Tree-ring analysis was applied to assess the impacts of the fungal disease Swiss needle cast on the radial growth of mature Douglas-fir (Pseudotsuga menziesii) forests in the western Oregon Coast Range. Although considered endemic to the Pacific Northwest, Swiss needle cast has significantly lowered productivity in Douglas-fir forests only in the past 20-30 years. To date, studies on Swiss needle cast impacts have almost exclusively involved young (<30 years) plantation trees. To better describe the history of Swiss needle cast and its impacts on older (>80 years) trees, we extracted tree cores from dominant and codominant Douglas-fir and western hemlock (Tsuga heterophylla) in three even-aged stands in western Oregon. In the least affected stand growth rates of both species did not significantly differ, while at the most severely diseased site Douglas-fir radial growth was reduced by as much as 85%. Growth reductions likely associated with Swiss needle cast were dated to as early as 1950, though the most severe impacts occurred after 1984. An index of Swiss needle cast severity significantly (p < 0.01) related to instrumental records of air temperatures such that warm conditions from March through August were associated with reduced radial growth at the most severely affected site. Overall, this study demonstrates that even mature forests of natural origin are susceptible to severe growth reductions by Swiss needle cast, that warmer spring and summer temperatures are associated with Swiss needle cast impacts, and that the disease appears to be increasing in severity.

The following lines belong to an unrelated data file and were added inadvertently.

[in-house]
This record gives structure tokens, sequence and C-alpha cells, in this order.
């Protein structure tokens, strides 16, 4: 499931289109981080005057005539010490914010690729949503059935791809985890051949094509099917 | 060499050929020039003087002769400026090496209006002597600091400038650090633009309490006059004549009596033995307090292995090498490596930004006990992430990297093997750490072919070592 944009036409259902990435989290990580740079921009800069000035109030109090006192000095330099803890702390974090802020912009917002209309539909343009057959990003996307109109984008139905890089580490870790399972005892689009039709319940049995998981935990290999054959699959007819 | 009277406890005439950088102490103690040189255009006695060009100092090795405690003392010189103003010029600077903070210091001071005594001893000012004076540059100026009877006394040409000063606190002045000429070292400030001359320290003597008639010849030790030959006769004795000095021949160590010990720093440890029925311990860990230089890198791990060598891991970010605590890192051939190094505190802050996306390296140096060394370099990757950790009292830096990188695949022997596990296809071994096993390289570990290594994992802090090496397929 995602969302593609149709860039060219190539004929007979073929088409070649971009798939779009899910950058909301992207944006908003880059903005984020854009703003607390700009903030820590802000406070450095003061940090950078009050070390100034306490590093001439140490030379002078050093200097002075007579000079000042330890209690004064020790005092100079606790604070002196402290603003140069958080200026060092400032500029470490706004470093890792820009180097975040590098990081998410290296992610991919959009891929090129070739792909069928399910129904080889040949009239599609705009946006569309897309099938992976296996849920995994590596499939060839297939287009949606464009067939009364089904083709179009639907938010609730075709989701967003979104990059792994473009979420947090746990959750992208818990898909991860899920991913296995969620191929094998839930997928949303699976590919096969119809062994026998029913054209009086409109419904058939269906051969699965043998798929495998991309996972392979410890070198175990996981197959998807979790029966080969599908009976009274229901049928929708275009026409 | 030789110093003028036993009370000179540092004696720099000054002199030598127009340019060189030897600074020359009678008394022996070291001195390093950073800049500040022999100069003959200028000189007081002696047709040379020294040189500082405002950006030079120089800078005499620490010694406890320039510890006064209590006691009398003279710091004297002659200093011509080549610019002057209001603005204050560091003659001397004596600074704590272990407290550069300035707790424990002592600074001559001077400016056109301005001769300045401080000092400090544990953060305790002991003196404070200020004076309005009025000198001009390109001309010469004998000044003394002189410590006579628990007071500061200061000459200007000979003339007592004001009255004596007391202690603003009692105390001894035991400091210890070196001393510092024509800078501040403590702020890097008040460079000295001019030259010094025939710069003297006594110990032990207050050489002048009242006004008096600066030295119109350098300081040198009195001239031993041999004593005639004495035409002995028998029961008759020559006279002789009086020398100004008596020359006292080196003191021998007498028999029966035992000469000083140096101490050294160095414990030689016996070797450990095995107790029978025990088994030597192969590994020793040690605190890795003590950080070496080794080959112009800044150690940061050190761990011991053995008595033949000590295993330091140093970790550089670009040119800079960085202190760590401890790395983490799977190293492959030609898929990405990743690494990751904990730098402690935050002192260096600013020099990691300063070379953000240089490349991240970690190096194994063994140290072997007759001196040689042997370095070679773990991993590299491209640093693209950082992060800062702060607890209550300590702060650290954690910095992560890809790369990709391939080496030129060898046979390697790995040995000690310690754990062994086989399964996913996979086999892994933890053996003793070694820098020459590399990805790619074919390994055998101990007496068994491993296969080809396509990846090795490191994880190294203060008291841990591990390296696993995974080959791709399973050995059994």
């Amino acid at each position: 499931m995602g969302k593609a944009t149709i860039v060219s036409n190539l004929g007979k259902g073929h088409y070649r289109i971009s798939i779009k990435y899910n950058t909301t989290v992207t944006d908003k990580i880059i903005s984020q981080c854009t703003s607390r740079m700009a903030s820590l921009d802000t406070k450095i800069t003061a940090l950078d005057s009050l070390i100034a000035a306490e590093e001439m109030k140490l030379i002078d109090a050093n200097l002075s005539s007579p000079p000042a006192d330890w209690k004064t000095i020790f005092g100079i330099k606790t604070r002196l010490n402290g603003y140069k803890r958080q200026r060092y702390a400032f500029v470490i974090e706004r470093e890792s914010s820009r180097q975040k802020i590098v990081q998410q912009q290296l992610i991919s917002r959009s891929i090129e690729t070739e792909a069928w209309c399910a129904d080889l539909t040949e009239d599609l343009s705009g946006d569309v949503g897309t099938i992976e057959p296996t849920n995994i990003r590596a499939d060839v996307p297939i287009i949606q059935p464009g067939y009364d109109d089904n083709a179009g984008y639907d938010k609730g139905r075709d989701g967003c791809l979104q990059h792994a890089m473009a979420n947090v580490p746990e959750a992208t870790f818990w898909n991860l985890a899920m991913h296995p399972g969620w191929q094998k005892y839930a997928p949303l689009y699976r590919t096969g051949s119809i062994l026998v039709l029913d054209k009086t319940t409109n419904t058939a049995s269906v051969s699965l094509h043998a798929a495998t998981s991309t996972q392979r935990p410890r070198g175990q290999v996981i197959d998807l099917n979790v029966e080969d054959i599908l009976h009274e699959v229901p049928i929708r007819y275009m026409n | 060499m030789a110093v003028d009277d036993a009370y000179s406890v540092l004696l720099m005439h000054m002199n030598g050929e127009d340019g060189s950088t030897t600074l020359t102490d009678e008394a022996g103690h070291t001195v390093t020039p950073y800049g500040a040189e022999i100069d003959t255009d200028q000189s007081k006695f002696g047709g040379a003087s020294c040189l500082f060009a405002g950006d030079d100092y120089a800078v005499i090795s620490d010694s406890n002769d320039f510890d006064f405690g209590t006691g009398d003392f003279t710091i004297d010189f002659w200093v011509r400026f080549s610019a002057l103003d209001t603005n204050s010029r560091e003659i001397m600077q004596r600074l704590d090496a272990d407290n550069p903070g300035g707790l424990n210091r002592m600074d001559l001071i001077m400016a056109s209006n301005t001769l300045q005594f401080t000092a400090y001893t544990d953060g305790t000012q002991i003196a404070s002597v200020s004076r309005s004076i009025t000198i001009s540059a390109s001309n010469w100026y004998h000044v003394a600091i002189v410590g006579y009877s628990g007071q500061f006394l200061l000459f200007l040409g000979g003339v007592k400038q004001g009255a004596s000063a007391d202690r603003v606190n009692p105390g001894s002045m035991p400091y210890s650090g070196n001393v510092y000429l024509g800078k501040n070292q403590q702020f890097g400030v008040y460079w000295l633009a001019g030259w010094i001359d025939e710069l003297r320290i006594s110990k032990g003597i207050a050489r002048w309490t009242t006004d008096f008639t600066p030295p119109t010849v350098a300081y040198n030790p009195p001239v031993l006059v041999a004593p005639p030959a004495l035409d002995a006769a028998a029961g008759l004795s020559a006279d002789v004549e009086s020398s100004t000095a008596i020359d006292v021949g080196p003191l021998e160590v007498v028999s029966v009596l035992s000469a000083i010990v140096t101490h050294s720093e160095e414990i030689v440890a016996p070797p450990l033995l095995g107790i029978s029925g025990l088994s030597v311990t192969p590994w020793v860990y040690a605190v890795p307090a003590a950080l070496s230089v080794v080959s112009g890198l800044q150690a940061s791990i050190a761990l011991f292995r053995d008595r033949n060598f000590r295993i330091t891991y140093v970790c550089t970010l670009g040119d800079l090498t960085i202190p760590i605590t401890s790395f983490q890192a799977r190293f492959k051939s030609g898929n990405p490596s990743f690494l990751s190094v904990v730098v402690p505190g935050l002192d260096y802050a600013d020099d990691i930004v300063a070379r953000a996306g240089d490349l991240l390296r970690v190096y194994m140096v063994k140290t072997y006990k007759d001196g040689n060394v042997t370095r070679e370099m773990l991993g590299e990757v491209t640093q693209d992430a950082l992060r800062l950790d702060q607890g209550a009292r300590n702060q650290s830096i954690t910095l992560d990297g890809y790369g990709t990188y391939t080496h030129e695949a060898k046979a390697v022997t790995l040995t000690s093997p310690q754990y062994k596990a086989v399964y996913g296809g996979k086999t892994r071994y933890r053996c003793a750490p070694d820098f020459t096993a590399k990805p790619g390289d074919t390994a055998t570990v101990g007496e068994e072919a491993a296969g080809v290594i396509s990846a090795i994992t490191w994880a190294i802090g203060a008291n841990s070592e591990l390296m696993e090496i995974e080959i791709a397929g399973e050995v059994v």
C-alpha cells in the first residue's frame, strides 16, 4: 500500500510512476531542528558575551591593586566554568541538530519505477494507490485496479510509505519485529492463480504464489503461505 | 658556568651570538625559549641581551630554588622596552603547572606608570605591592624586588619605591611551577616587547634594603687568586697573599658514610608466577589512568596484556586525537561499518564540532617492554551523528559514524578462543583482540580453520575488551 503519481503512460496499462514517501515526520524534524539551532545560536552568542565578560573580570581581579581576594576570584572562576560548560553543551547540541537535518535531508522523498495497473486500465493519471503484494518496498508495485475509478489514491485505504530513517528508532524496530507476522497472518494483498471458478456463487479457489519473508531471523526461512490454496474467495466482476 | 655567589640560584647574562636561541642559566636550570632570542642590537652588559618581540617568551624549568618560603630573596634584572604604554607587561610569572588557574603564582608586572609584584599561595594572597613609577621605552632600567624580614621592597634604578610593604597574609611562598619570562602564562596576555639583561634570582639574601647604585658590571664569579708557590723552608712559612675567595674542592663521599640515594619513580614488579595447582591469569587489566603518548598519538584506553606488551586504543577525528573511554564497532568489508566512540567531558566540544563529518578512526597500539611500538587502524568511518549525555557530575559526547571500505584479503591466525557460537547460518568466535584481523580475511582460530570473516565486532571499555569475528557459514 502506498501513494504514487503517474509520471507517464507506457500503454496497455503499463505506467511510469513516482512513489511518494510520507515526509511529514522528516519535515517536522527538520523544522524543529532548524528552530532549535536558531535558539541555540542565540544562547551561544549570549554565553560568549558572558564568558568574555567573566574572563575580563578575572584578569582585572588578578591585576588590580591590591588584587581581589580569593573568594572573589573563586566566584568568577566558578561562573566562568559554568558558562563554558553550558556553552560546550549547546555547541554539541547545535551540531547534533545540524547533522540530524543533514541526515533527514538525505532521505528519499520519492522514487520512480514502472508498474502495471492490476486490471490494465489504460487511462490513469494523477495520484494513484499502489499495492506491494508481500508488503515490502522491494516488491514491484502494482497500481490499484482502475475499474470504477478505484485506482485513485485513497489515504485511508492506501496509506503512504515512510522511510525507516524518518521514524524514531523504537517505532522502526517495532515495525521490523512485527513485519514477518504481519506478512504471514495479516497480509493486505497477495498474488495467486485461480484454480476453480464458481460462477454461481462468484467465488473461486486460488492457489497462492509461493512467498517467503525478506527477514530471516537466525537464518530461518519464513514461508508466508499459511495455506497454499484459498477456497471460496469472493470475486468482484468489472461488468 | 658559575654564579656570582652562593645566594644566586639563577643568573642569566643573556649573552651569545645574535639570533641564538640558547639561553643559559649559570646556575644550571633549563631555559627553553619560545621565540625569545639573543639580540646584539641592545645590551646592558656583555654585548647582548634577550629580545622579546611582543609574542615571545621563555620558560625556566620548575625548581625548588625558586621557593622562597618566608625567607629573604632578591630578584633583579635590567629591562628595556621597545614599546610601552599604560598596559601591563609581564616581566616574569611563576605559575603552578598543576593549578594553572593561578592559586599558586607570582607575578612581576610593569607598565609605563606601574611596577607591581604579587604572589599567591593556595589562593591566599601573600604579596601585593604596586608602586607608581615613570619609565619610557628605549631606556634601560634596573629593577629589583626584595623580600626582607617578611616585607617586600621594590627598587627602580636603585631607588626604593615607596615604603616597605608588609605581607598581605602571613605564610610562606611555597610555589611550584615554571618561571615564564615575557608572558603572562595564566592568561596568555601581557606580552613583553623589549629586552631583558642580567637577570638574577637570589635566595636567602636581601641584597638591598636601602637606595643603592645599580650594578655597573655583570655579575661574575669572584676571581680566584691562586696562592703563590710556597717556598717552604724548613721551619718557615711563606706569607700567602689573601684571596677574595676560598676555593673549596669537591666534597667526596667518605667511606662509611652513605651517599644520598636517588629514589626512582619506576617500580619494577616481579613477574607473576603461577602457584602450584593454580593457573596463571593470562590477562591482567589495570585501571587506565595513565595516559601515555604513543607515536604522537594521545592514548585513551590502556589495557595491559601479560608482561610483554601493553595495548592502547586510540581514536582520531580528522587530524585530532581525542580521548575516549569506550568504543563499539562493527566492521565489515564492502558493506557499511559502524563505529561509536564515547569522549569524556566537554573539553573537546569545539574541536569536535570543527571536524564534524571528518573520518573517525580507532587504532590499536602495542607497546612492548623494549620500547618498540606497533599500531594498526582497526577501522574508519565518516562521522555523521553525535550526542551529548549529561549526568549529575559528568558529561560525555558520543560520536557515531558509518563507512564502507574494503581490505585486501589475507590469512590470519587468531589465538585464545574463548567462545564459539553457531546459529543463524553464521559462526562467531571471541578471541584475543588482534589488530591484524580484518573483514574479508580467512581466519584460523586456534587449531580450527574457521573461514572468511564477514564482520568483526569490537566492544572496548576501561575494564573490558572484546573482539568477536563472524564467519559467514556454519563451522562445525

- Climate change
- Pacific Northwest
- Swiss needle cast
ASJC Scopus subject areas
- Nature and Landscape Conservation
- Management, Monitoring, Policy and Law